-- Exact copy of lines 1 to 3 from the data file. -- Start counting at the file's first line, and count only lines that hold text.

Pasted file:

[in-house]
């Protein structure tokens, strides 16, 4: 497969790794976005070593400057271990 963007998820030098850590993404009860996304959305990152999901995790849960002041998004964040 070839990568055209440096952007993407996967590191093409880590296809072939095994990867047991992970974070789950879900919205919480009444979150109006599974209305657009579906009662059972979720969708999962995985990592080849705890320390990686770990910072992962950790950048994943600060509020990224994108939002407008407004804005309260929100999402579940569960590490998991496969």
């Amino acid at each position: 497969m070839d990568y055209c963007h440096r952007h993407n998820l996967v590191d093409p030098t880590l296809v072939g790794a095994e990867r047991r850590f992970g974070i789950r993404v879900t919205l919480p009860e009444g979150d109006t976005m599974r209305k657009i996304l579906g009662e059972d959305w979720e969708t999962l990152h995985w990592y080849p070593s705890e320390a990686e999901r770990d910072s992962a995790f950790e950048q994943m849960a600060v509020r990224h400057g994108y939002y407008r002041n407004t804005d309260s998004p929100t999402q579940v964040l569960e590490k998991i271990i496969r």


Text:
[in-house]
């Protein structure tokens, strides 16, 4: 497969790794976005070593400057271990 963007998820030098850590993404009860996304959305990152999901995790849960002041998004964040 070839990568055209440096952007993407996967590191093409880590296809072939095994990867047991992970974070789950879900919205919480009444979150109006599974209305657009579906009662059972979720969708999962995985990592080849705890320390990686770990910072992962950790950048994943600060509020990224994108939002407008407004804005309260929100999402579940569960590490998991496969």
């Amino acid at each position: 497969m070839d990568y055209c963007h440096r952007h993407n998820l996967v590191d093409p030098t880590l296809v072939g790794a095994e990867r047991r850590f992970g974070i789950r993404v879900t919205l919480p009860e009444g979150d109006t976005m599974r209305k657009i996304l579906g009662e059972d959305w979720e969708t999962l990152h995985w990592y080849p070593s705890e320390a990686e999901r770990d910072s992962a995790f950790e950048q994943m849960a600060v509020r990224h400057g994108y939002y407008r002041n407004t804005d309260s998004p929100t999402q579940v964040l569960e590490k998991i271990i496969r």